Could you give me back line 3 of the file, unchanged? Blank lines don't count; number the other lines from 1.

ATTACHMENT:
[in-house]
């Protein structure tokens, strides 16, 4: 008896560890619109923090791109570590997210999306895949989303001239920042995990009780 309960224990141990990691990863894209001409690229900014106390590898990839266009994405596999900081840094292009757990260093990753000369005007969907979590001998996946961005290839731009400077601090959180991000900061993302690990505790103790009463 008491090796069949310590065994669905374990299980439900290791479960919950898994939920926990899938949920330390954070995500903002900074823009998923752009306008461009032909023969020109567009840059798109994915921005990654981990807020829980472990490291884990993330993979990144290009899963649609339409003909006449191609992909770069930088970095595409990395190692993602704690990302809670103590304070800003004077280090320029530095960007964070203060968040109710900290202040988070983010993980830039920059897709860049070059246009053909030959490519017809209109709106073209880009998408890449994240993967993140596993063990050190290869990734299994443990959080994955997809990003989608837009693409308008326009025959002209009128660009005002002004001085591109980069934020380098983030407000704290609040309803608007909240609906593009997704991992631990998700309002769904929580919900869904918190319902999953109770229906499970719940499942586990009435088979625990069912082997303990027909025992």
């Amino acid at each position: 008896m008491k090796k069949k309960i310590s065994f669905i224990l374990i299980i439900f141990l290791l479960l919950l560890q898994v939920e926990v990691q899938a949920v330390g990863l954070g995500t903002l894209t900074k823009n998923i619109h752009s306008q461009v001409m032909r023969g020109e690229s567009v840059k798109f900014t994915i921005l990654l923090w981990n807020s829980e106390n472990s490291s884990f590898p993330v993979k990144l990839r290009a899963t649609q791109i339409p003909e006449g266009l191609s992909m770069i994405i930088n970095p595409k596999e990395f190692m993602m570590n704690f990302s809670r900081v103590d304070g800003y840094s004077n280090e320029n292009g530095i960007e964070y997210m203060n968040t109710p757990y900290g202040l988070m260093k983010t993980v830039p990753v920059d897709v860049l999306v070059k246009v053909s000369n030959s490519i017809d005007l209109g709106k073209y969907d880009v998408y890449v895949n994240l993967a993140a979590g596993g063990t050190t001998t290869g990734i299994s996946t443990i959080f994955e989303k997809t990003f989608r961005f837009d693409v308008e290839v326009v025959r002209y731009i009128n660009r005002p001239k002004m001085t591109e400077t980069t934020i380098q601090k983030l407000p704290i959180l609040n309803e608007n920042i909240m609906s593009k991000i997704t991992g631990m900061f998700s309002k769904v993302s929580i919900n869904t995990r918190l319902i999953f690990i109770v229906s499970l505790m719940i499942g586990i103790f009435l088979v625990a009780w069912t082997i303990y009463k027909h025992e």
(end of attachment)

């Amino acid at each position: 008896m008491k090796k069949k309960i310590s065994f669905i224990l374990i299980i439900f141990l290791l479960l919950l560890q898994v939920e926990v990691q899938a949920v330390g990863l954070g995500t903002l894209t900074k823009n998923i619109h752009s306008q461009v001409m032909r023969g020109e690229s567009v840059k798109f900014t994915i921005l990654l923090w981990n807020s829980e106390n472990s490291s884990f590898p993330v993979k990144l990839r290009a899963t649609q791109i339409p003909e006449g266009l191609s992909m770069i994405i930088n970095p595409k596999e990395f190692m993602m570590n704690f990302s809670r900081v103590d304070g800003y840094s004077n280090e320029n292009g530095i960007e964070y997210m203060n968040t109710p757990y900290g202040l988070m260093k983010t993980v830039p990753v920059d897709v860049l999306v070059k246009v053909s000369n030959s490519i017809d005007l209109g709106k073209y969907d880009v998408y890449v895949n994240l993967a993140a979590g596993g063990t050190t001998t290869g990734i299994s996946t443990i959080f994955e989303k997809t990003f989608r961005f837009d693409v308008e290839v326009v025959r002209y731009i009128n660009r005002p001239k002004m001085t591109e400077t980069t934020i380098q601090k983030l407000p704290i959180l609040n309803e608007n920042i909240m609906s593009k991000i997704t991992g631990m900061f998700s309002k769904v993302s929580i919900n869904t995990r918190l319902i999953f690990i109770v229906s499970l505790m719940i499942g586990i103790f009435l088979v625990a009780w069912t082997i303990y009463k027909h025992e």